Setting boundaries. You’ve probably heard how it can benefit you, nonetheless, setting boundaries is not easy for everyone. For some people setting boundaries is no effort, but for others, they are worried about being hurtful or eliciting an angry response. Setting and following your own ground rules can be very helpful. But how do you do that?
Do you identify with any of the following situations/feelings?
- Your mother-in-law expects you to come and visit again. You feel reluctant, but you still go anyway.
- You always listen to a friend’s depressing stories, but you can’t find enough space to tell your own story.
- A dominant friend asks you to meet up again. You find it annoying but go anyway.
- You cook for your family every day and feel angry that they never cook for you.
- A colleague assigns you another task. You find it very annoying because you are already so busy, but you don’t say no.
- You accept every invitation to a birthday, baby shower or wedding, but if it’s your birthday you don’t see these people.
- When you meet up with your friend, you always have to travel further than them.
- You are always on time, but the other is always late.
- When a family member texts you, you feel obliged to respond quickly.
In other words, you feel like you are not taken into account, or that your boundaries are being crossed. This results in a frustrated and angry feeling; how can these people do this over and over again?! Try viewing it from another perspective; what do you allow and how do you position yourself in relation to the other?
Angry at someone else instead of being angry at yourself
Feeling angry with or because of someone else is not strange. These kinds of emotions have a function. However, holding onto your anger can amplify feelings of anger. Poorly regulated anger can worsen situations and often ends up increasing your anger.
If you find yourself in the same situation over and over again you must create ground rules for yourself. In addition, it is vital that you are consistent with these ground rules.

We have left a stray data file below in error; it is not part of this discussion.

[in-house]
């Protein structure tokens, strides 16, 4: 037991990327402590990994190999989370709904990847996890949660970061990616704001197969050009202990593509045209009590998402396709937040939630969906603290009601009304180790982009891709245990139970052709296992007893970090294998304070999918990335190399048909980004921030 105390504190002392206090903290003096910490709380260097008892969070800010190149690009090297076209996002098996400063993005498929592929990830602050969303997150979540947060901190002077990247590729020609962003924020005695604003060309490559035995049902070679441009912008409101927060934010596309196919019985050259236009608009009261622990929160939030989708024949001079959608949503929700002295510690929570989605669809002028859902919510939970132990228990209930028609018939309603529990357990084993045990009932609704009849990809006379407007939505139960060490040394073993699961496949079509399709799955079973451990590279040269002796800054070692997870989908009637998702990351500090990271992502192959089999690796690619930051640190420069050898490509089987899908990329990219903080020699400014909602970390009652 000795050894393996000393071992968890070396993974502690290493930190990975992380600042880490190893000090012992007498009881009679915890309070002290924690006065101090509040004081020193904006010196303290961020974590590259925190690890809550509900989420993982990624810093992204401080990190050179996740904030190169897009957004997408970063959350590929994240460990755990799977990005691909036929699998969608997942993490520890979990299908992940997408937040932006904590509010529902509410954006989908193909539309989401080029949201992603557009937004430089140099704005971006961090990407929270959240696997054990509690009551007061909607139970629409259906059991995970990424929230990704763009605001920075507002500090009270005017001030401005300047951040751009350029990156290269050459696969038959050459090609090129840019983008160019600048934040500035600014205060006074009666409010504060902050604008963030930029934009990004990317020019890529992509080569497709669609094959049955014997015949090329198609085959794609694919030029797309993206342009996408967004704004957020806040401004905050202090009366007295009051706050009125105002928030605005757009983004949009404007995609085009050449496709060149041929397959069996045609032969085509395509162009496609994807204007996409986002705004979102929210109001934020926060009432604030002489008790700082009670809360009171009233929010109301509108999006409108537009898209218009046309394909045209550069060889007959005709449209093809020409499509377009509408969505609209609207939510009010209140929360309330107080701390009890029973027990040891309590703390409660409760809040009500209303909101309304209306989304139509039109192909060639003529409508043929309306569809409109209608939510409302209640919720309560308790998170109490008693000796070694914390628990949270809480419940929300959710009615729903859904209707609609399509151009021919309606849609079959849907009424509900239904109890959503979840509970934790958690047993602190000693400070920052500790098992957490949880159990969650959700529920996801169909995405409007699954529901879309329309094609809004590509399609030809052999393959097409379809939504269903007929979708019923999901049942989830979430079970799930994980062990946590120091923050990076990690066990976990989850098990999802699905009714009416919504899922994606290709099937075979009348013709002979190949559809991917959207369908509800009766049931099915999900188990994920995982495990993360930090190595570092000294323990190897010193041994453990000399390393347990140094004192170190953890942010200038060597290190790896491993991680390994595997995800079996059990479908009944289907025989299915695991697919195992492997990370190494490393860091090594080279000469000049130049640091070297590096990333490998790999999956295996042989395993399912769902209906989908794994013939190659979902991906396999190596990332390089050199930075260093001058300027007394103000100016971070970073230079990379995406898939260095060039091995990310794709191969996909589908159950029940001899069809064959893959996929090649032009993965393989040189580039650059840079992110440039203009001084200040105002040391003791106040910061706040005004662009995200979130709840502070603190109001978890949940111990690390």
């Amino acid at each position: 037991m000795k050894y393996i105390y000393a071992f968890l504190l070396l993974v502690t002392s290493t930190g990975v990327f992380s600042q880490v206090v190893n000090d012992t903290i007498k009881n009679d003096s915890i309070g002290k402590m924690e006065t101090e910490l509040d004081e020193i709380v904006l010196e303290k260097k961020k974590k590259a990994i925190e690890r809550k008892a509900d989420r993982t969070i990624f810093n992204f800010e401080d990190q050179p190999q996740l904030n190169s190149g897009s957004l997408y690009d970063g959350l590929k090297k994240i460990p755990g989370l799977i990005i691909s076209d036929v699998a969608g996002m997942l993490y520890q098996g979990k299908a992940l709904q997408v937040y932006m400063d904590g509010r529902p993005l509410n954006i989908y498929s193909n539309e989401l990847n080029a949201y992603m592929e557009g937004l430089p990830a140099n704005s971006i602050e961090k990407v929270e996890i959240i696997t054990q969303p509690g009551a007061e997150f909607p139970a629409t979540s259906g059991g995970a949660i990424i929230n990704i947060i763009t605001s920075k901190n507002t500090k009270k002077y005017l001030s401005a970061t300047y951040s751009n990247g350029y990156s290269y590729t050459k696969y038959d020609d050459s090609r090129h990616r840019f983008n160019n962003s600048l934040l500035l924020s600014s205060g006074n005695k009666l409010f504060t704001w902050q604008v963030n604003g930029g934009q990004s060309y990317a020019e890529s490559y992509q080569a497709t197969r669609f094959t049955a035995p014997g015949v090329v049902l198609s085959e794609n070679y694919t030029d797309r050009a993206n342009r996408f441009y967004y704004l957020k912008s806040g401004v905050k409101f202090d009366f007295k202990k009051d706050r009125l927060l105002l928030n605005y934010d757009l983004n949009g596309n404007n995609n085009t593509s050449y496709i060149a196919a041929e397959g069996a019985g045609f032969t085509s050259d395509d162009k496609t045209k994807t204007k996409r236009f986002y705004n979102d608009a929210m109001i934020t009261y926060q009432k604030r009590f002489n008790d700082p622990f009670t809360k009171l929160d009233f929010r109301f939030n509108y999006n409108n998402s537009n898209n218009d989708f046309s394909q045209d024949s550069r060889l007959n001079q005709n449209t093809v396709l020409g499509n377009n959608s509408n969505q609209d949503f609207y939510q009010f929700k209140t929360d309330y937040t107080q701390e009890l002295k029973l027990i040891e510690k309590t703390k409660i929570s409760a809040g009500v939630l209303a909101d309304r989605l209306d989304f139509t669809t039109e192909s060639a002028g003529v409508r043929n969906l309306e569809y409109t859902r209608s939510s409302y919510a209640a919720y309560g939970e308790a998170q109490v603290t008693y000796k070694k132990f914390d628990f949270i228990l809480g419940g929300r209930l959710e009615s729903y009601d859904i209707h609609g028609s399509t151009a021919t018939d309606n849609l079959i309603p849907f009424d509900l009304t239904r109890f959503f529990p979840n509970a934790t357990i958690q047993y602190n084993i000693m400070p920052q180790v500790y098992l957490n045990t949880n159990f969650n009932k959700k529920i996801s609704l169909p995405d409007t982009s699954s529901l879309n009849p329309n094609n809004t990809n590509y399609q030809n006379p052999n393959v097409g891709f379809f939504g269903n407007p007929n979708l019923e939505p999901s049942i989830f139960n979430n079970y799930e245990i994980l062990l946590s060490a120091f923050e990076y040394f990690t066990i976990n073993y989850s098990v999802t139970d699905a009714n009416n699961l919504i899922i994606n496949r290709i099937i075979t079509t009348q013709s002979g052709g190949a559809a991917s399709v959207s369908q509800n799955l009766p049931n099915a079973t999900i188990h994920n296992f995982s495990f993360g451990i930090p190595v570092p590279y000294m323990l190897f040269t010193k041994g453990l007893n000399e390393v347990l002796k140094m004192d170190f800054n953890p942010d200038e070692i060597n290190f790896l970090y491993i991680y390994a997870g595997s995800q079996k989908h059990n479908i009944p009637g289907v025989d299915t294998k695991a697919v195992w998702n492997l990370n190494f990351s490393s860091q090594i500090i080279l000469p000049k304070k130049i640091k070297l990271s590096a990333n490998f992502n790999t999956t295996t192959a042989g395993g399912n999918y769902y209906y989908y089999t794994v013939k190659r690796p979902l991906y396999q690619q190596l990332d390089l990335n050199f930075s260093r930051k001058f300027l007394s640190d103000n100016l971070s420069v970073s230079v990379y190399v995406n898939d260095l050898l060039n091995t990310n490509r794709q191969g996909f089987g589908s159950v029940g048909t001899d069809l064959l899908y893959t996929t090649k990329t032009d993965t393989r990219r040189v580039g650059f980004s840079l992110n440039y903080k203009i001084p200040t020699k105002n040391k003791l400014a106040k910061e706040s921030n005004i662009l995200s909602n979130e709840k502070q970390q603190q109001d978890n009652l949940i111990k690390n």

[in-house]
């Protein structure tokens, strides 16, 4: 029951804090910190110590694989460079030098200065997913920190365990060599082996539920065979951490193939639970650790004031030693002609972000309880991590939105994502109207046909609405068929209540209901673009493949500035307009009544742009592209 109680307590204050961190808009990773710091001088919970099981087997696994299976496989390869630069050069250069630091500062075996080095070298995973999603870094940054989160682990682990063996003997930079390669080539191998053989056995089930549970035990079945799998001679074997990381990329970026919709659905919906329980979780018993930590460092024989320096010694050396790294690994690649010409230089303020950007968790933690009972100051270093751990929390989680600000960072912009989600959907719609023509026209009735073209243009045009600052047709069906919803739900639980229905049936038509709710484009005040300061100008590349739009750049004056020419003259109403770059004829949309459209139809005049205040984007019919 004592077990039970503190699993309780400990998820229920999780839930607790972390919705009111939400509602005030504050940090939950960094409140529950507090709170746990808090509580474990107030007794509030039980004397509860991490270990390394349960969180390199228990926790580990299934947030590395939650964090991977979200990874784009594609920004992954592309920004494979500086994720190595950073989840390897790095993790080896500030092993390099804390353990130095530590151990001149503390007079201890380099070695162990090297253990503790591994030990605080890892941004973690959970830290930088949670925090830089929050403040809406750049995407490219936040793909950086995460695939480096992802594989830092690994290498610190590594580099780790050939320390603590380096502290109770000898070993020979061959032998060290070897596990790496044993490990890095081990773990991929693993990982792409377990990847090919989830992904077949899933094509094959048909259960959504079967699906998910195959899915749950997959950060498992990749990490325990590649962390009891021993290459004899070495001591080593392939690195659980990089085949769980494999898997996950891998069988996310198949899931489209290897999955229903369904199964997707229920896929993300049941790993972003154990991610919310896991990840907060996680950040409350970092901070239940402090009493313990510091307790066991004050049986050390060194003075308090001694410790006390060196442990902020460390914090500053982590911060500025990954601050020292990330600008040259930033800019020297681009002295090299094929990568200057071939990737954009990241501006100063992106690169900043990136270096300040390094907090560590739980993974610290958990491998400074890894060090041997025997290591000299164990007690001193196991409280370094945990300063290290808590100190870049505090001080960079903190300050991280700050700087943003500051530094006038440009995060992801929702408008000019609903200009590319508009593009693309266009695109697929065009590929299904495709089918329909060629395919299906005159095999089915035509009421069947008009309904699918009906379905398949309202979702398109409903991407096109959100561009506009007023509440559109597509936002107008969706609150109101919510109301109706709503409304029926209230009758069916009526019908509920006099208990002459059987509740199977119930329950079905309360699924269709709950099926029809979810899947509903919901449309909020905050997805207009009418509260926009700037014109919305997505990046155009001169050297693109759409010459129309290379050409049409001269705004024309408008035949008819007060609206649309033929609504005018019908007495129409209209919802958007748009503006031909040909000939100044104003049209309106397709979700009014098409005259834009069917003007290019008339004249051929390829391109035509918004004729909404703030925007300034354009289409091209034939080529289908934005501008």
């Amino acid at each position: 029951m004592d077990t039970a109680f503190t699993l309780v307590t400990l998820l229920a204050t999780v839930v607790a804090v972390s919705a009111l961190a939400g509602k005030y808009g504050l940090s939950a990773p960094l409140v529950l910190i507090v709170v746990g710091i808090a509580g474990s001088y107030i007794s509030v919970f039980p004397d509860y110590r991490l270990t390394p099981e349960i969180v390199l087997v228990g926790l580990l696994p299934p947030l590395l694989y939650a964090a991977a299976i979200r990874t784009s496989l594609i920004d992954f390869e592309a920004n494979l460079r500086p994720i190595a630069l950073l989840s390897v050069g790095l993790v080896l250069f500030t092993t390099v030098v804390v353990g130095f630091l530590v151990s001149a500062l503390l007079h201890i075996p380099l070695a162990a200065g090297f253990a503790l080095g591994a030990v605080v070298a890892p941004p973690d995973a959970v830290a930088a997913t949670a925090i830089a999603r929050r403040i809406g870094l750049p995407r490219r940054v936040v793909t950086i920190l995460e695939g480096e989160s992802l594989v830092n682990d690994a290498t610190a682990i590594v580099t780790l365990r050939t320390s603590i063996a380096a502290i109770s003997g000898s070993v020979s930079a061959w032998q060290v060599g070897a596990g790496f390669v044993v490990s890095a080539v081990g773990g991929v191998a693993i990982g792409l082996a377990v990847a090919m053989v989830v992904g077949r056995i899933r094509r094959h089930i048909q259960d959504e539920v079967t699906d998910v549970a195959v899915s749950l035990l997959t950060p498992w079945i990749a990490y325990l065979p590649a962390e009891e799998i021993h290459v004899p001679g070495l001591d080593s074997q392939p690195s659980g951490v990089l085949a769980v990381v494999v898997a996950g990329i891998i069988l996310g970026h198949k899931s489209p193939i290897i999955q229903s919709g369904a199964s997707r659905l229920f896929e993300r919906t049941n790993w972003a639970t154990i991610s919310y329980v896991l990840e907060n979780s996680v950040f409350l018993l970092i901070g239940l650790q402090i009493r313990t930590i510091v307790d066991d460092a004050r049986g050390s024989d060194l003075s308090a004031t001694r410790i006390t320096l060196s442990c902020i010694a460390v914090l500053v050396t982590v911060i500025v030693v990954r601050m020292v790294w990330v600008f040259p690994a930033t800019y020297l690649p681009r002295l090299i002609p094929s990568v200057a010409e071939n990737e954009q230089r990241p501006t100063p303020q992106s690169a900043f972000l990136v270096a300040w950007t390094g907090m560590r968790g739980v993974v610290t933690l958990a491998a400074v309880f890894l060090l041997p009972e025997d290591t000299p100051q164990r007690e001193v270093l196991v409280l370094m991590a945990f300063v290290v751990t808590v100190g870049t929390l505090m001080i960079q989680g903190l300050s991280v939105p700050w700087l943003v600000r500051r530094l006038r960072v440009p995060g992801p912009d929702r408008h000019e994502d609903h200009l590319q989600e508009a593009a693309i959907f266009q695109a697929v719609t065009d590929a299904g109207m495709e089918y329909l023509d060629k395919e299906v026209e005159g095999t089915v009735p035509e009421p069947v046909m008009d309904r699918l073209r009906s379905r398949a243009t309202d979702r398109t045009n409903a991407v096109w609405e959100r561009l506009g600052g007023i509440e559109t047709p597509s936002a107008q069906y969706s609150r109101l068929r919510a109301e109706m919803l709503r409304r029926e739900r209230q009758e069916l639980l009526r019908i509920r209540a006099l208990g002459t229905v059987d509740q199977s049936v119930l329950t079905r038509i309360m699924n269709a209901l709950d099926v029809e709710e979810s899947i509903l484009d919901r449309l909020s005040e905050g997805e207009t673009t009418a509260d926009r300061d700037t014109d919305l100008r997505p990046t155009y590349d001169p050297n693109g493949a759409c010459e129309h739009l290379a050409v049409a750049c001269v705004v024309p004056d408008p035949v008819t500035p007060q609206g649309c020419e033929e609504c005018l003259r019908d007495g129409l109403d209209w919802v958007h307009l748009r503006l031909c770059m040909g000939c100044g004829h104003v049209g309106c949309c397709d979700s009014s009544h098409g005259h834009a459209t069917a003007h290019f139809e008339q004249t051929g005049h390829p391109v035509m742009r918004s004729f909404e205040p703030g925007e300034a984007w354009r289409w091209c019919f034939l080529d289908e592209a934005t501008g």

Changing your rules
A good example is when a child asks you for a cookie and you say no 4 times, but the 5th time you eventually give in and the child gets a cookie. What is happening? The child learns: “If I ask often enough, I will get that cookie”. This is also the case with adults. If a colleague sees that you always say yes, then there is a good chance that that colleague will leave a lot of work to you. Time to change your own rules!
Examples of ground rules
- I will take 3 moments a day to view and reply to messages.
- When a dominant friend asks me to meet up, I will first consider whether I feel like it.
- When a colleague assigns me a task, I first ask myself: “Does this belong to me?”. Then I will indicate whether or not I can do it and in what time frame.
- If I meet someone who is always late, I will arrive 10 minutes later.
- I will only go to birthdays that are important to me.
Your friends and family may need to get used to this
Most of the time someone is not out to cross boundaries or to hurt or anger you. However, family, friends and/or colleagues may have to get used to your new ground rules. Therefore you can expect some resistance when applying your own ground rules for the first time. Do not panic! Just keep following your ground rules consistently. They are not there to make someone else feel uncomfortable, but above all to protect your well-being. By setting ground rules people will learn more about you and what you are able and not able to do.
What are your ground rules?
Ground rules can change and are different for everyone. Think about your rules and try to write them down.